Petitioner used a false Social Security number not only on his Form W-4, but also on a savings account he opened, and if a commodity account had any relation to him, which we are unwilling to hold it did on the basis of this record, he used a different false Social Security number on that account. During the trial petitioner was evasive about his knowledge of his correct Social Security number. When asked about using the correct Social Security number during his college years, he said he probably did, but he was not sure, and later stated that his father got his Social Security number for him, and he did not find out that the other Social Security numbers he had used were false until 1987. This statement is totally unbelievable. Petitioner testified that he worked in the summers while he was in college and also at certain part-time jobs during his college years. Certainly he was required to furnish a Social Security number at his work.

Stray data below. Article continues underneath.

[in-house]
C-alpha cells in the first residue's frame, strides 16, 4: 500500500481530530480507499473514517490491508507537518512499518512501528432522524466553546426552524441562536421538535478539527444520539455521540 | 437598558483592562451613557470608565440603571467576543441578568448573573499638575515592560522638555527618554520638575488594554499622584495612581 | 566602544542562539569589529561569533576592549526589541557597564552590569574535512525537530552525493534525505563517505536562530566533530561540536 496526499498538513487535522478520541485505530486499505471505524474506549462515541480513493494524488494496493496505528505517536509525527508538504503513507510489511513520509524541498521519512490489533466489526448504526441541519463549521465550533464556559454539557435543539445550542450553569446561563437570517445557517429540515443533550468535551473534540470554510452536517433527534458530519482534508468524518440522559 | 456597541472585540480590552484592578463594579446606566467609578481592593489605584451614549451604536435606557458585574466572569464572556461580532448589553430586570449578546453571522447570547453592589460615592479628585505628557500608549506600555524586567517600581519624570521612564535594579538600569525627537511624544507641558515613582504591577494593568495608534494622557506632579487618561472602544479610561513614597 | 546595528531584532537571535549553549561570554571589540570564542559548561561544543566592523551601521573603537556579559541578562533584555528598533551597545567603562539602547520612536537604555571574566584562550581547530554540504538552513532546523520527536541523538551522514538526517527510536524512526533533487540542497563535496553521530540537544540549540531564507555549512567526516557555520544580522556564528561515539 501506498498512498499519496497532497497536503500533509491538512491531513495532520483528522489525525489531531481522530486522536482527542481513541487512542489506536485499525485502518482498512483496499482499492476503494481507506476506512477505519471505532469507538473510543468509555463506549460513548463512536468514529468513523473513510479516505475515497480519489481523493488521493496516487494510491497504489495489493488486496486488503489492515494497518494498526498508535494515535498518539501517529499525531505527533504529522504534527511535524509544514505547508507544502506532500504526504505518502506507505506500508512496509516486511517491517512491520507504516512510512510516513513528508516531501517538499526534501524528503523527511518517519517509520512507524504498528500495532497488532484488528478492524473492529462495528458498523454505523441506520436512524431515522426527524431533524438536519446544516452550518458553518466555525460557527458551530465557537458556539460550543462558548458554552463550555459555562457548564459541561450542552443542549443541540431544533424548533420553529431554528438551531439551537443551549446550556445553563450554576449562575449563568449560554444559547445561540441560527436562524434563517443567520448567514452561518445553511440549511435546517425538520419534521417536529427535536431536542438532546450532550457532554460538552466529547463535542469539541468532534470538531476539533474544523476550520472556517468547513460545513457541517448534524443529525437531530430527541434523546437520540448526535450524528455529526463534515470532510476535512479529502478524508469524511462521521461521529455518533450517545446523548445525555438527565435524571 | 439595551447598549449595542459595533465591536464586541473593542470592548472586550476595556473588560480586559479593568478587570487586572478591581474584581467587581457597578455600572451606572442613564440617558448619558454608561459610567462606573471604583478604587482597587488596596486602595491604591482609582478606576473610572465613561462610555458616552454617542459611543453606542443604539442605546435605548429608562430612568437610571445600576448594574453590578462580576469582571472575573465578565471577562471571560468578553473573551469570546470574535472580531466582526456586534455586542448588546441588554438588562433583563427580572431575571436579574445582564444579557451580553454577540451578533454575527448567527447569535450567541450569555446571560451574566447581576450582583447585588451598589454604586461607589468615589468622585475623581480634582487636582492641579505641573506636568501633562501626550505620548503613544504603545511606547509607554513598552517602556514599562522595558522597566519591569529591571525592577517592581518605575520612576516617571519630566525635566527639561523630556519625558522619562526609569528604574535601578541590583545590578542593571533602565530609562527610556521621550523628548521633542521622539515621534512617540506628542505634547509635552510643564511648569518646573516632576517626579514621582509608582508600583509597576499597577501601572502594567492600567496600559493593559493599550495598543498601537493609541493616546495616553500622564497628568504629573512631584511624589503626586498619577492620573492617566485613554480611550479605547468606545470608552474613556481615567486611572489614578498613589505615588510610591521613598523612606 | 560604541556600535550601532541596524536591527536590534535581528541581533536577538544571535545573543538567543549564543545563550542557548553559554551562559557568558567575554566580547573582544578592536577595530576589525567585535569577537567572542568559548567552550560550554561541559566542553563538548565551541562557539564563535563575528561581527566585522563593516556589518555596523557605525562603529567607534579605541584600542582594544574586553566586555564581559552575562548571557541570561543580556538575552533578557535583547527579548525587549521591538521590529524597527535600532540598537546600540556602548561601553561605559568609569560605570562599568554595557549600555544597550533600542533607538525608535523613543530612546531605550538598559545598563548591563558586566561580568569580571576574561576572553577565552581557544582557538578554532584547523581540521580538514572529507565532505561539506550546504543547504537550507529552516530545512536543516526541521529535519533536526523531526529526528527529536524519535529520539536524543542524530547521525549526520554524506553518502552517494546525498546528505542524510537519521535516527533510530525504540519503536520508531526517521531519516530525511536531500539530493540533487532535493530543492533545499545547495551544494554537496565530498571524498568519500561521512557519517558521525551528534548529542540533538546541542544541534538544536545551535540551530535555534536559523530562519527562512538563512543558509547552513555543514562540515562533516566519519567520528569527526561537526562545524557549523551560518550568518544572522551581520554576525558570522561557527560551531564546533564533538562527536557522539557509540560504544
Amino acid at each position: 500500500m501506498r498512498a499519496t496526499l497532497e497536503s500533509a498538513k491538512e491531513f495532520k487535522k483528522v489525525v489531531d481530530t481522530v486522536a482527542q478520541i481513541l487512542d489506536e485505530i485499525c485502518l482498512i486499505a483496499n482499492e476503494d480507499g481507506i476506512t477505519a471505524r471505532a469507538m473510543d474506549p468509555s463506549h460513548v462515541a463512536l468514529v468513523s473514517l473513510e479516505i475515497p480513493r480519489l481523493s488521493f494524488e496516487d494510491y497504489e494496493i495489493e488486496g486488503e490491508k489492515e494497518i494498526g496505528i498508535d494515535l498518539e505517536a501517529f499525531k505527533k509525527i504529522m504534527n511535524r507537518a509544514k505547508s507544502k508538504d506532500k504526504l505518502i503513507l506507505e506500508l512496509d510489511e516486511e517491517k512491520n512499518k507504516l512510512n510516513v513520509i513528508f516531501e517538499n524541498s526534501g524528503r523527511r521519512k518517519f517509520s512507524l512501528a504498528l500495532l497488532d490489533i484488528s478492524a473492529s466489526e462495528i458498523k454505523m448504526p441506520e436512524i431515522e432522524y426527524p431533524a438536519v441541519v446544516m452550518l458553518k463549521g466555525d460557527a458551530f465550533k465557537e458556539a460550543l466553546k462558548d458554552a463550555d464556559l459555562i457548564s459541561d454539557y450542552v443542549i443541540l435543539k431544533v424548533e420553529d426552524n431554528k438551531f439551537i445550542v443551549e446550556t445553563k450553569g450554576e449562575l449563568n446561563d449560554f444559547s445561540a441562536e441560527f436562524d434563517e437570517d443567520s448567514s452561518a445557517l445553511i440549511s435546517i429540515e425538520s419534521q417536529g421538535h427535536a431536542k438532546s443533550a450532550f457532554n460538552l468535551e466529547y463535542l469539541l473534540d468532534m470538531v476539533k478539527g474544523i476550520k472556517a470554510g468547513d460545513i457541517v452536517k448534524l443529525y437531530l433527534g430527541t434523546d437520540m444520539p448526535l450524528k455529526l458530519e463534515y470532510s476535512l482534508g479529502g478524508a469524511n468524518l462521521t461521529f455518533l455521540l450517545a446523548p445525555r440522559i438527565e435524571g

The record also shows that early in 1984 petitioner received a letter from the business manager of the place where he was employed with respect to the necessity of furnishing a proper Form W-4 to his employer, and that IRS Circular E was furnished to him at the time. The information with respect to furnishing a proper Form W-4 was continuously thereafter brought to petitioner's attention. Petitioner had two college degrees. A man of his education certainly would have understood from the various materials he read that he was required to file Federal income tax returns and pay tax on the salary he earned and other income he received. The clear conclusion from the evidence here is that petitioner followed the procedure he did in an attempt to evade income tax he knew to be owing. To the extent petitioner testified that he believed the positions he took were justified, we do not believe his testimony. All other evidence in this record clearly indicates to the contrary of this testimony.